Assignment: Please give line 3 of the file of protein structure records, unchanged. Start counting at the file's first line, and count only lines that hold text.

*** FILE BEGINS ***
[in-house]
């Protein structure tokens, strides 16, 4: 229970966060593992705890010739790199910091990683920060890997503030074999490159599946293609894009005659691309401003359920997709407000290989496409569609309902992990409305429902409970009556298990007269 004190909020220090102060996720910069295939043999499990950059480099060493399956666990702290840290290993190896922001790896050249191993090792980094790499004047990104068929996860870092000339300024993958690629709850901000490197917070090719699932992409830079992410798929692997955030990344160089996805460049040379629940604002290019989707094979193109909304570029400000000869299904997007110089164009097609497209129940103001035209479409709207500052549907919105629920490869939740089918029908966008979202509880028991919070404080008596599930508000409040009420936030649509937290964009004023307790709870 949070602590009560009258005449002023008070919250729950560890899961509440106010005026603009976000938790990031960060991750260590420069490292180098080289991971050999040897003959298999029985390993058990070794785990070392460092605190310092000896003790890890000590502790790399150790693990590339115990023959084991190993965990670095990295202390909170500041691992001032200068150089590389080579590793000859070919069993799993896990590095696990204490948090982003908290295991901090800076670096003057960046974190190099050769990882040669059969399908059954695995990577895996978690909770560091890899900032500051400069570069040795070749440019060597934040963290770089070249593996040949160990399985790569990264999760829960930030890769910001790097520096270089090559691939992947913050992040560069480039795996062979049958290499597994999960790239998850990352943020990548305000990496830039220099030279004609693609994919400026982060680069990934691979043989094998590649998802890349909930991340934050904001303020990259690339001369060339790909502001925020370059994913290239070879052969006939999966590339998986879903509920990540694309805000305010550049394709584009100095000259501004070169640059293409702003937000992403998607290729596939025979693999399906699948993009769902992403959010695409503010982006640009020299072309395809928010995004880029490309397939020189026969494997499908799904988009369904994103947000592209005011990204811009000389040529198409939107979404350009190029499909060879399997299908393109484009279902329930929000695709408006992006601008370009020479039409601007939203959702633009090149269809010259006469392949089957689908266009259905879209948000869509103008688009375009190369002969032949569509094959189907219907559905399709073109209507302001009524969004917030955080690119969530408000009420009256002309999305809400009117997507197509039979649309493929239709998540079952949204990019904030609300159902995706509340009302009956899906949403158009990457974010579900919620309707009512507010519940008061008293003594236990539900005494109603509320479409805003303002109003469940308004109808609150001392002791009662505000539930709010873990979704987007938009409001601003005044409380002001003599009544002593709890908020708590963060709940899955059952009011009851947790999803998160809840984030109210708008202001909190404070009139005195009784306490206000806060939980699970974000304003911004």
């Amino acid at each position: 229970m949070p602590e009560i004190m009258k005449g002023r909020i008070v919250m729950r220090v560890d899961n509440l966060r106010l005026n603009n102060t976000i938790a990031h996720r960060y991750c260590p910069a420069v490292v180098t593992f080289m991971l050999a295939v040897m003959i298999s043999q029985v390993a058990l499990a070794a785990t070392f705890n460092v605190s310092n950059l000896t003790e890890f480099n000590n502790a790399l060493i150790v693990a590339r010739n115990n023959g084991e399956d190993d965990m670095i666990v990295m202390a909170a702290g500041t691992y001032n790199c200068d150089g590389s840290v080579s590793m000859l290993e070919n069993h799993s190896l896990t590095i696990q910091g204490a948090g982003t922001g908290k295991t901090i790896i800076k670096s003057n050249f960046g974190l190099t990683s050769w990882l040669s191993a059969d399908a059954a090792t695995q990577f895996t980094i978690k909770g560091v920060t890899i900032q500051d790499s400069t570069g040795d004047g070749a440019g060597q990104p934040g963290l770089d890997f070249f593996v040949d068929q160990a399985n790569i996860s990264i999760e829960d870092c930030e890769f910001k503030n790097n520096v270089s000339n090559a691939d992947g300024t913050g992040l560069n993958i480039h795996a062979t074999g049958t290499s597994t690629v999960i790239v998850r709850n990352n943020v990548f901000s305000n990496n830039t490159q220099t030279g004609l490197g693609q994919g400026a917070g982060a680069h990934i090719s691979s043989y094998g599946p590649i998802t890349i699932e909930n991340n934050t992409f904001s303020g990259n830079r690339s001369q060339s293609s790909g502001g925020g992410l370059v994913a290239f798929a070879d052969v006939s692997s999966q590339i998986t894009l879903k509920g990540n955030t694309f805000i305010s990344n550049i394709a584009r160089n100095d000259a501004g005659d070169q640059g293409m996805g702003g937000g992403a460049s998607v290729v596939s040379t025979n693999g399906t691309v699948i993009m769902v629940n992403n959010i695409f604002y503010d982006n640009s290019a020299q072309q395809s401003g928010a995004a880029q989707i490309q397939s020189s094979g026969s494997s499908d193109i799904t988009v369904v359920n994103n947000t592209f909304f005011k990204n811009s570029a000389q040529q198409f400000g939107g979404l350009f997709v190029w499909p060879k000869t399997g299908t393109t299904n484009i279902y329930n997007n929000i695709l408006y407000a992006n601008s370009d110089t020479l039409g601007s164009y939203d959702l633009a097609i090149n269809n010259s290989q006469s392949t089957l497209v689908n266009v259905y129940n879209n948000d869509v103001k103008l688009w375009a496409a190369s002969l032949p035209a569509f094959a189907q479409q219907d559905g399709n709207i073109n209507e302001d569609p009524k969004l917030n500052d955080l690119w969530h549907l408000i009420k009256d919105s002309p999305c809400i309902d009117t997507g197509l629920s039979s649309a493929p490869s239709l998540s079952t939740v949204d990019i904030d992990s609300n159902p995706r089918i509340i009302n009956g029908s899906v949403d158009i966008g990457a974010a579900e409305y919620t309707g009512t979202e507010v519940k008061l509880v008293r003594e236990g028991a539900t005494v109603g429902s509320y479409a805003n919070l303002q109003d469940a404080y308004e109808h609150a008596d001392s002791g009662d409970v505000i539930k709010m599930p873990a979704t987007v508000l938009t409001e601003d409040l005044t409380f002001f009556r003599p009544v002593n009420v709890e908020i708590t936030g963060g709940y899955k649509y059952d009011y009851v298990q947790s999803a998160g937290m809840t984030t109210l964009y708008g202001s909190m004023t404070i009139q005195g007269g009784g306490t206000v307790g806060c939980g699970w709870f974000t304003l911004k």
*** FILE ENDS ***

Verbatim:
């Amino acid at each position: 229970m949070p602590e009560i004190m009258k005449g002023r909020i008070v919250m729950r220090v560890d899961n509440l966060r106010l005026n603009n102060t976000i938790a990031h996720r960060y991750c260590p910069a420069v490292v180098t593992f080289m991971l050999a295939v040897m003959i298999s043999q029985v390993a058990l499990a070794a785990t070392f705890n460092v605190s310092n950059l000896t003790e890890f480099n000590n502790a790399l060493i150790v693990a590339r010739n115990n023959g084991e399956d190993d965990m670095i666990v990295m202390a909170a702290g500041t691992y001032n790199c200068d150089g590389s840290v080579s590793m000859l290993e070919n069993h799993s190896l896990t590095i696990q910091g204490a948090g982003t922001g908290k295991t901090i790896i800076k670096s003057n050249f960046g974190l190099t990683s050769w990882l040669s191993a059969d399908a059954a090792t695995q990577f895996t980094i978690k909770g560091v920060t890899i900032q500051d790499s400069t570069g040795d004047g070749a440019g060597q990104p934040g963290l770089d890997f070249f593996v040949d068929q160990a399985n790569i996860s990264i999760e829960d870092c930030e890769f910001k503030n790097n520096v270089s000339n090559a691939d992947g300024t913050g992040l560069n993958i480039h795996a062979t074999g049958t290499s597994t690629v999960i790239v998850r709850n990352n943020v990548f901000s305000n990496n830039t490159q220099t030279g004609l490197g693609q994919g400026a917070g982060a680069h990934i090719s691979s043989y094998g599946p590649i998802t890349i699932e909930n991340n934050t992409f904001s303020g990259n830079r690339s001369q060339s293609s790909g502001g925020g992410l370059v994913a290239f798929a070879d052969v006939s692997s999966q590339i998986t894009l879903k509920g990540n955030t694309f805000i305010s990344n550049i394709a584009r160089n100095d000259a501004g005659d070169q640059g293409m996805g702003g937000g992403a460049s998607v290729v596939s040379t025979n693999g399906t691309v699948i993009m769902v629940n992403n959010i695409f604002y503010d982006n640009s290019a020299q072309q395809s401003g928010a995004a880029q989707i490309q397939s020189s094979g026969s494997s499908d193109i799904t988009v369904v359920n994103n947000t592209f909304f005011k990204n811009s570029a000389q040529q198409f400000g939107g979404l350009f997709v190029w499909p060879k000869t399997g299908t393109t299904n484009i279902y329930n997007n929000i695709l408006y407000a992006n601008s370009d110089t020479l039409g601007s164009y939203d959702l633009a097609i090149n269809n010259s290989q006469s392949t089957l497209v689908n266009v259905y129940n879209n948000d869509v103001k103008l688009w375009a496409a190369s002969l032949p035209a569509f094959a189907q479409q219907d559905g399709n709207i073109n209507e302001d569609p009524k969004l917030n500052d955080l690119w969530h549907l408000i009420k009256d919105s002309p999305c809400i309902d009117t997507g197509l629920s039979s649309a493929p490869s239709l998540s079952t939740v949204d990019i904030d992990s609300n159902p995706r089918i509340i009302n009956g029908s899906v949403d158009i966008g990457a974010a579900e409305y919620t309707g009512t979202e507010v519940k008061l509880v008293r003594e236990g028991a539900t005494v109603g429902s509320y479409a805003n919070l303002q109003d469940a404080y308004e109808h609150a008596d001392s002791g009662d409970v505000i539930k709010m599930p873990a979704t987007v508000l938009t409001e601003d409040l005044t409380f002001f009556r003599p009544v002593n009420v709890e908020i708590t936030g963060g709940y899955k649509y059952d009011y009851v298990q947790s999803a998160g937290m809840t984030t109210l964009y708008g202001s909190m004023t404070i009139q005195g007269g009784g306490t206000v307790g806060c939980g699970w709870f974000t304003l911004k």